Thursday, September 20, 2012

Paschal Grousset, "The Dream of an Irreconcilable" (1869)

I've posted a working translation of Paschal Grousset's 1869 The Dream of an Irreconcilable, an odd little political "utopia" of sorts, which begins with the narrator falling asleep over his newspaper, as he reads the new revisions to the French constitution, explores in a novel fashion some of the details of a rather Paris Commune-like post-revolutionary future, and then ends with one last jab at the current regime. Translation is, in this case, simply the first step in making the work intelligible, since it is full to overflowing with topical references and in jokes, which I've now started to explore and will eventually document in an annotated edition. Grousset, who is probably best known for his work as a writer of adventure fiction and a collaborator of Jules Verne, was a radical journalist, a communard deported to New Caledonia, and an escapee from the penal colony there. The Dream originally appeared as an issue of Le Diable à Quatre (The Devil to Pay).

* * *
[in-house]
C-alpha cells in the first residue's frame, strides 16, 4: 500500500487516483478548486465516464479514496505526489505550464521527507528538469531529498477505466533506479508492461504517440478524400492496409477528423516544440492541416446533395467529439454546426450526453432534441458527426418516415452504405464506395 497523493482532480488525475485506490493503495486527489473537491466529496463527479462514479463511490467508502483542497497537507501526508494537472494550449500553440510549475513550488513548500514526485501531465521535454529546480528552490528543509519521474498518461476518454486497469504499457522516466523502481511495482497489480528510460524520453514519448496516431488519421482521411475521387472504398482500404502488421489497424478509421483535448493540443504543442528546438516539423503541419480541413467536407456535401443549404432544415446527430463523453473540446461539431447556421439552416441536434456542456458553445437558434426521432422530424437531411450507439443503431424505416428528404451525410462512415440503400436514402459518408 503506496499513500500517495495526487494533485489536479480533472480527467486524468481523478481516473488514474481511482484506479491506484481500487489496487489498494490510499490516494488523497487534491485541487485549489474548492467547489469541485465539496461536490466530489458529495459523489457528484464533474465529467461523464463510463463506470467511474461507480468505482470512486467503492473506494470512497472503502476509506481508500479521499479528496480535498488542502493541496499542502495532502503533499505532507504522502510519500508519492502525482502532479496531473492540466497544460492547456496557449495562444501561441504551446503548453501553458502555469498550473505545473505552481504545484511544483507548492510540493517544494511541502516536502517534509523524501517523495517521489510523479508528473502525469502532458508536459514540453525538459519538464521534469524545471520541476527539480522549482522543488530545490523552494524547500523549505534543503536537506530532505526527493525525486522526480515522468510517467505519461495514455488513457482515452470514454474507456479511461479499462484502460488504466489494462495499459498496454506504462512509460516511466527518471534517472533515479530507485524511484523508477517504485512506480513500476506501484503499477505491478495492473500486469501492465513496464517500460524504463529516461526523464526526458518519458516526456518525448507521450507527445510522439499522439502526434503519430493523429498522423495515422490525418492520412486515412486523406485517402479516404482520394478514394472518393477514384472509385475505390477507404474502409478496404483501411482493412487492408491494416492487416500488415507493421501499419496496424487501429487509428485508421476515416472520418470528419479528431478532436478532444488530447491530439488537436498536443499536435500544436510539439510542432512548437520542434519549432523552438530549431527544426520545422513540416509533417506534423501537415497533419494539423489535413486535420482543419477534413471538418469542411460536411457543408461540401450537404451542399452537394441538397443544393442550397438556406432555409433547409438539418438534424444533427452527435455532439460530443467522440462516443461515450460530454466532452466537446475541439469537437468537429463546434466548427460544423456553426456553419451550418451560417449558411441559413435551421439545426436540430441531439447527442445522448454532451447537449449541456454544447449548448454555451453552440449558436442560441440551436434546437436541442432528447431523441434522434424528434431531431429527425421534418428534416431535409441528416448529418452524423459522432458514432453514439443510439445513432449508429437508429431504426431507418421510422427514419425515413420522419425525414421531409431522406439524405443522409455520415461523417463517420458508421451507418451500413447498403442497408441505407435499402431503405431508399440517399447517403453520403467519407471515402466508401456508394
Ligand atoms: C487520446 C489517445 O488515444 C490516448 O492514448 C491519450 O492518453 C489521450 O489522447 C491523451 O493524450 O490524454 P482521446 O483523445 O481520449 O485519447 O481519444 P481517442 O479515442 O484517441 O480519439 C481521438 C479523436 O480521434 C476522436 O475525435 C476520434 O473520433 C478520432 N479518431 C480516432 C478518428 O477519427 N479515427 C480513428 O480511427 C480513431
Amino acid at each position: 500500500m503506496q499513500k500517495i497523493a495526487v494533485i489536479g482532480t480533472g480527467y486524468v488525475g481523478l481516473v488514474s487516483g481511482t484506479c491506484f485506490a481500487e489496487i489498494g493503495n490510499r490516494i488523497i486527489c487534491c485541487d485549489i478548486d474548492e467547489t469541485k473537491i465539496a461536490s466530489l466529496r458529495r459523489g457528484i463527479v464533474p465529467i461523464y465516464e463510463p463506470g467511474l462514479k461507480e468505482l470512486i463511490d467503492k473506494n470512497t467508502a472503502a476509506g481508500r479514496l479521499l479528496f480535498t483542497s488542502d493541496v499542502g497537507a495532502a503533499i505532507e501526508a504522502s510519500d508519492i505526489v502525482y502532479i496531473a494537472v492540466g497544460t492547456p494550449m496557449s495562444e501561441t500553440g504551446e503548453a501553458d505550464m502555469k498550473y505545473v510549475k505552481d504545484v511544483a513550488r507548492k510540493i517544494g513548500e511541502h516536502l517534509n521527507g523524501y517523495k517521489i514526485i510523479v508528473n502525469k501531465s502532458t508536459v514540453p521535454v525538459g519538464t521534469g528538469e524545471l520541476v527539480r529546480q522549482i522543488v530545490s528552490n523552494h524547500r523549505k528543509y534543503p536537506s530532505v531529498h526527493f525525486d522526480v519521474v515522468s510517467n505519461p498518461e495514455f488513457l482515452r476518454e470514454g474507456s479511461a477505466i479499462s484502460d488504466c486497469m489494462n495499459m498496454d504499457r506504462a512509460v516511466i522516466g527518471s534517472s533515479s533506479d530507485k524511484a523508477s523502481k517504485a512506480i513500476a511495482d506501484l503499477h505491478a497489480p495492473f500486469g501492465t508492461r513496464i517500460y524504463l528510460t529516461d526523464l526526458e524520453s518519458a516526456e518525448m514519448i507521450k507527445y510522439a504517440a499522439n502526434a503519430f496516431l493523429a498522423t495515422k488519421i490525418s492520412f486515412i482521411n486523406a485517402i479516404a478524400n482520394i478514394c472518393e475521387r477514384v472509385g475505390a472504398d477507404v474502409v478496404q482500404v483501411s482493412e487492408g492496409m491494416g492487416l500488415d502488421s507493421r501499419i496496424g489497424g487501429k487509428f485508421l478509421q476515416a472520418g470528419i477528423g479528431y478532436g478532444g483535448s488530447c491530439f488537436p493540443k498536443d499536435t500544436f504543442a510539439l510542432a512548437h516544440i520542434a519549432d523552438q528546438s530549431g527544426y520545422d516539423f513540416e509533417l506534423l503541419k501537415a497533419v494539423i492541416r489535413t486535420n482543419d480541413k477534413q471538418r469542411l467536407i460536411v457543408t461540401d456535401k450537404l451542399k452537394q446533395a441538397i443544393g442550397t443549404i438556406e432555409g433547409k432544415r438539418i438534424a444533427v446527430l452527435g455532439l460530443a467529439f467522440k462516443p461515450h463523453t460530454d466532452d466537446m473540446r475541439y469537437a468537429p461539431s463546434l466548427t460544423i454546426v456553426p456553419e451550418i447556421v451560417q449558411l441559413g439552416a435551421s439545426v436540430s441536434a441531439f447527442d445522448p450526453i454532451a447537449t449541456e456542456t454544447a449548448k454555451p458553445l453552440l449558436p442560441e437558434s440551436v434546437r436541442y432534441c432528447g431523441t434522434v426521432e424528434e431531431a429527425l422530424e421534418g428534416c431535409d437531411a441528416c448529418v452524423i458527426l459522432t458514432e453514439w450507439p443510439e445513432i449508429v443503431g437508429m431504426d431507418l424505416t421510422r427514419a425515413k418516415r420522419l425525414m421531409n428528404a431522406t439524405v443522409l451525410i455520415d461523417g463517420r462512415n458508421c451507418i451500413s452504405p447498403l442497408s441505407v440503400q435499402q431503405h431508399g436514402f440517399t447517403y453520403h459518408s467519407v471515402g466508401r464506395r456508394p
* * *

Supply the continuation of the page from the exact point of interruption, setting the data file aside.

Roderick T. Long said...

I wonder whether he influenced Magellania?

Peter Harold said...

The inspiration for the novel, and for the character of the Kaw-djer, was not an anarchist at all, but the Archduke Johann of Austria—Johann Salvator von Österreich-Toskana—who had renounced his title, taken the name Johann Orth, married a dancer, and been lost at sea in July 1890 while trying to pilot his own ship round Cape Horn, according to Olivier Dumas.